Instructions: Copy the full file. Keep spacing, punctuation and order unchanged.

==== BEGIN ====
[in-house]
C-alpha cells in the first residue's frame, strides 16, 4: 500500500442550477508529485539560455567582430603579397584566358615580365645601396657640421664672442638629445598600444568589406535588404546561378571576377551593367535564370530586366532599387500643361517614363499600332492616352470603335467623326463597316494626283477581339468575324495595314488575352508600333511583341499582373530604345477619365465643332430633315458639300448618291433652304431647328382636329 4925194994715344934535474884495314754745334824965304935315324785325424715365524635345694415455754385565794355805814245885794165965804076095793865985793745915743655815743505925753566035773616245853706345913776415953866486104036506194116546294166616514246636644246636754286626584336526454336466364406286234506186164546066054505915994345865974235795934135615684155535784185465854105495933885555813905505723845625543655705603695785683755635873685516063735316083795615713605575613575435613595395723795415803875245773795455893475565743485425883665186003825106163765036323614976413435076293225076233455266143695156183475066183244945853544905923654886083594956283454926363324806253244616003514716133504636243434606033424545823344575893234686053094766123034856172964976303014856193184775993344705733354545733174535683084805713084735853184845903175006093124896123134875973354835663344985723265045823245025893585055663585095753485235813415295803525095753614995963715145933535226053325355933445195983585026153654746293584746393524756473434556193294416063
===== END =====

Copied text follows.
[in-house]
C-alpha cells in the first residue's frame, strides 16, 4: 500500500442550477508529485539560455567582430603579397584566358615580365645601396657640421664672442638629445598600444568589406535588404546561378571576377551593367535564370530586366532599387500643361517614363499600332492616352470603335467623326463597316494626283477581339468575324495595314488575352508600333511583341499582373530604345477619365465643332430633315458639300448618291433652304431647328382636329 4925194994715344934535474884495314754745334824965304935315324785325424715365524635345694415455754385565794355805814245885794165965804076095793865985793745915743655815743505925753566035773616245853706345913776415953866486104036506194116546294166616514246636644246636754286626584336526454336466364406286234506186164546066054505915994345865974235795934135615684155535784185465854105495933885555813905505723845625543655705603695785683755635873685516063735316083795615713605575613575435613595395723795415803875245773795455893475565743485425883665186003825106163765036323614976413435076293225076233455266143695156183475066183244945853544905923654886083594956283454926363324806253244616003514716133504636243434606033424545823344575893234686053094766123034856172964976303014856193184775993344705733354545733174535683084805713084735853184845903175006093124896123134875973354835663344985723265045823245025893585055663585095753485235813415295803525095753614995963715145933535226053325355933445195983585026153654746293584746393524756473434556193294416063